W3C | Submissions

Team Comment on SIOC Ontology Submission

W3C is pleased to receive the Semantically-Interlinked Online Communities (SIOC) Submission from DERI, Fundación CTIC, Asemantics, OpenLink Software, Opera Software, STFC Rutherford Appleton Laboratory, DFKI.


The goals of SIOC are described in the introduction of the SIOC Core Ontology Specification:

Semantically-Interlinked Online Communities, or SIOC, is an attempt to link online community sites, to use Semantic Web technologies to describe the information that communities have about their structure and contents, and to find related information and new connections between content items and other community objects. SIOC is based around the use of machine-readable information provided by these sites.

To achieve these goals SIOC defines a series of OWL ontologies. By providing these common vocabularies it becomes possible to exchange data among different online communities, link conversations for the purpose of a common project, extend personal information (like, for example, FOAF data) with roles the person may play in a specific community (e.g., contributor, administrator, etc). The vocabularies define terms such as topics of items (blogs, news items), authors, previous and next items (e.g., to describe threads of conversations), etc. This subject area (blogs, wikis, etc) makes SIOC potentially very important to Semantic Web applications in the context of various “social”, Web 2.0 sites.

SIOC has the potential to become one of the foundational vocabularies that make Semantic Web applications useful, alongside DOAP, FOAF, Dublin Core, etc. SIOC itself links to those vocabularies whenever possible. For example, some of its terms are subproperties or subclasses of terms defined elsewhere (in FOAF, Dublin Core, RSS1.0); some other terms makes explicit reference to vocabularies such as SKOS, DOAP, W3C’s ical using, e.g., the rdfs:seeAlso property. By doing so, the SIOC vocabulary is defined very much in the spirit of the Semantic Web, i.e., by sharing, linking, and reusing vocabularies and ontologies. One of the “vision” figures (originating from the SIOC project’s site) nicely shows the interlinked nature of SIOC with some of these vocabularies:

Figure showing the combination of SIOC, FOAF, SKOS; a figure linked to a number of usenet groups, weblogs, etc, using SIOC links

One of the submitted documents (“Related Ontologies and RDF Vocabularies”) gives some more details on how SIOC relates to FOAF, Dublin Core, RSS1.0 and SKOS. However, the OWL specification of the “types” namespace reveals even more connections than the ones described in the submitted document (it is a pity that those connections have not been made more explicit in the accompanying text).

Some technical comments

A possible criticism on the submission is the lack of some sort of a primer or more detailed guide (the scholarly publications, referred to from the documents in section 3.2, do not replace those). SIOC is not a small vocabulary, and the examples given in the submission are deceptively simple compared to the complexity of what can be described. It would be good to see such guides more widely available in future.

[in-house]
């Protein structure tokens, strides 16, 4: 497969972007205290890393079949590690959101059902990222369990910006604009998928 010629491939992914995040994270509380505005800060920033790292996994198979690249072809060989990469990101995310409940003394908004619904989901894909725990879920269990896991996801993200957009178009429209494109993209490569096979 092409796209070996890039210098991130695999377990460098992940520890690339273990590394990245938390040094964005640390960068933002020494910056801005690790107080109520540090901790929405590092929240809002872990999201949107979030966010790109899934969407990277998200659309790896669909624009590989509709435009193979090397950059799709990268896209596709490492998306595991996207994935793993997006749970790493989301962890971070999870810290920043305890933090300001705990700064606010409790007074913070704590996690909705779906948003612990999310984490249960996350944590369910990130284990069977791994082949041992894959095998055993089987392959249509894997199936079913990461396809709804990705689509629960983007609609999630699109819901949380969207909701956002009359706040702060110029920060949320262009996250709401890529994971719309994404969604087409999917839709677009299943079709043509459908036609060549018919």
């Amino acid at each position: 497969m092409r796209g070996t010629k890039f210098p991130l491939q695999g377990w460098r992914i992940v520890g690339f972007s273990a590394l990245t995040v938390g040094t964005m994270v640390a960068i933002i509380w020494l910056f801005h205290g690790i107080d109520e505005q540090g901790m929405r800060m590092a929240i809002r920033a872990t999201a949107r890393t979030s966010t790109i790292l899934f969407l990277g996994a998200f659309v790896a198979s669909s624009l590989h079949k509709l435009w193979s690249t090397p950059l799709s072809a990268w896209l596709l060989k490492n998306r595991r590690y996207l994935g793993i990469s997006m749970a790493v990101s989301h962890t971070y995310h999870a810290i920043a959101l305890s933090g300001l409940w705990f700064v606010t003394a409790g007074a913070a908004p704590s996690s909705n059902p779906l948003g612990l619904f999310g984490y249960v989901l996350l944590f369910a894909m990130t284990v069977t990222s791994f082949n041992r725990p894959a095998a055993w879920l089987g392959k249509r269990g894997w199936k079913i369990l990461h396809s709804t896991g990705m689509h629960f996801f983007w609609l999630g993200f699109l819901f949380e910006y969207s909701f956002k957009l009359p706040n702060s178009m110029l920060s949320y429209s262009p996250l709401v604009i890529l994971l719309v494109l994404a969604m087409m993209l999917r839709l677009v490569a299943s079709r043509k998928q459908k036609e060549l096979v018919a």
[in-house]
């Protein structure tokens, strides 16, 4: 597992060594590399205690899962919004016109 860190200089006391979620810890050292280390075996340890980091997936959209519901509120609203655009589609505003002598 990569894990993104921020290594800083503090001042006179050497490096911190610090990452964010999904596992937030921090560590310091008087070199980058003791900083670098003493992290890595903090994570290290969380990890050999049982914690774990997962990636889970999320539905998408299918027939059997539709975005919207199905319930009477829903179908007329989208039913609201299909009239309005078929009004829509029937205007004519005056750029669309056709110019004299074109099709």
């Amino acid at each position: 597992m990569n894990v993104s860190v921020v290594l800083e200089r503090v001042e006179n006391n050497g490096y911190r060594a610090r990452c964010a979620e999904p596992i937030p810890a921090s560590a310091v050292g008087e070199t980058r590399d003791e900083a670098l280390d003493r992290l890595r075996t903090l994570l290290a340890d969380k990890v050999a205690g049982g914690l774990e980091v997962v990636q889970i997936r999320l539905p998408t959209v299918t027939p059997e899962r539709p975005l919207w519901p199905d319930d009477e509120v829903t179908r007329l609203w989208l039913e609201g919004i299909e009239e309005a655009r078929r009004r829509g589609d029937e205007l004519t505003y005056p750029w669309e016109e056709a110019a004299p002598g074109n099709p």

The namespaces defined by the submission are owned by the submittor, which is encouraged in Semantic Web architecture. However, the submission does not currently describe the policy with respect to changes; in our view it should do so; see the TAG finding on Disposition of Names in an XML Namespace.

As soon as there is metadata about a person—even being linked to some “thing”—this is considered to be personal data and falls into the regime of privacy protection. A section or paragraph about those issues is clearly missing from this submission. The privacy challenge was partly addressed by W3C in the Platform for Privace Preferences (P3P) specification. Most sioc:Site-s that collect and distribute SIOC related data may be interested in using P3P to describe their privacy practice. Though there is a certain overlap of some of the terms used by the two specifications (eg, sioc:name and P3P’s user.name), and an RDF Schema for P3P is also available, the fact is that P3P applications themselves are not using this RDF schema and we are not aware of any deployed RDF privacy tools that use the P3P RDF schema. However, there are lots of research going on in the area of privacy, constraints (e.g., access control), and rights management related to community sites. The ontologies of the PRIME project may be of some help to address privacy issues, and the methods of the policy aware web project might also be inspiring for developers and users of this SIOC specification. There is clearly more research needed in this area; it is important to keep the general privacy concerns in mind for future work on SIOC.